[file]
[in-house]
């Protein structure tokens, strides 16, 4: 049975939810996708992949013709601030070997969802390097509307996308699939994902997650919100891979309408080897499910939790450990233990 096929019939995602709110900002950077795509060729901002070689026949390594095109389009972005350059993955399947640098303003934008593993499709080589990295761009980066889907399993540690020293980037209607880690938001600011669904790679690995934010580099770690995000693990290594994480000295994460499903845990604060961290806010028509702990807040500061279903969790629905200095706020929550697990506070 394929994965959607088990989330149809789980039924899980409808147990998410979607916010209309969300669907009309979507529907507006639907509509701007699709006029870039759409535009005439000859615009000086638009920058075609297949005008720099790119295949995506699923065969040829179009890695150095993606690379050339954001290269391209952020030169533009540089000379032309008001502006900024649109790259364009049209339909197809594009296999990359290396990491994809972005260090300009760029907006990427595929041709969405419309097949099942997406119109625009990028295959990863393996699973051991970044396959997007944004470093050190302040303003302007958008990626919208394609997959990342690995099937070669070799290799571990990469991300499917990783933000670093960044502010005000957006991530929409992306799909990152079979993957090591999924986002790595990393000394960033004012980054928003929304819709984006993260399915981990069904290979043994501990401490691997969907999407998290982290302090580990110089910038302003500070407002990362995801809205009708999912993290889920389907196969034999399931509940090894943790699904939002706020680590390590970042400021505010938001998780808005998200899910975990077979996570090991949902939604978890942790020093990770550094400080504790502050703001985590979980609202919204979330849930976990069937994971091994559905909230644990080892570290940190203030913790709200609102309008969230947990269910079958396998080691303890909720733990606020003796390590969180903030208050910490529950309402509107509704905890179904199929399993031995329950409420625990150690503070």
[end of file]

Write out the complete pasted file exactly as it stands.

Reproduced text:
[in-house]
């Protein structure tokens, strides 16, 4: 049975939810996708992949013709601030070997969802390097509307996308699939994902997650919100891979309408080897499910939790450990233990 096929019939995602709110900002950077795509060729901002070689026949390594095109389009972005350059993955399947640098303003934008593993499709080589990295761009980066889907399993540690020293980037209607880690938001600011669904790679690995934010580099770690995000693990290594994480000295994460499903845990604060961290806010028509702990807040500061279903969790629905200095706020929550697990506070 394929994965959607088990989330149809789980039924899980409808147990998410979607916010209309969300669907009309979507529907507006639907509509701007699709006029870039759409535009005439000859615009000086638009920058075609297949005008720099790119295949995506699923065969040829179009890695150095993606690379050339954001290269391209952020030169533009540089000379032309008001502006900024649109790259364009049209339909197809594009296999990359290396990491994809972005260090300009760029907006990427595929041709969405419309097949099942997406119109625009990028295959990863393996699973051991970044396959997007944004470093050190302040303003302007958008990626919208394609997959990342690995099937070669070799290799571990990469991300499917990783933000670093960044502010005000957006991530929409992306799909990152079979993957090591999924986002790595990393000394960033004012980054928003929304819709984006993260399915981990069904290979043994501990401490691997969907999407998290982290302090580990110089910038302003500070407002990362995801809205009708999912993290889920389907196969034999399931509940090894943790699904939002706020680590390590970042400021505010938001998780808005998200899910975990077979996570090991949902939604978890942790020093990770550094400080504790502050703001985590979980609202919204979330849930976990069937994971091994559905909230644990080892570290940190203030913790709200609102309008969230947990269910079958396998080691303890909720733990606020003796390590969180903030208050910490529950309402509107509704905890179904199929399993031995329950409420625990150690503070």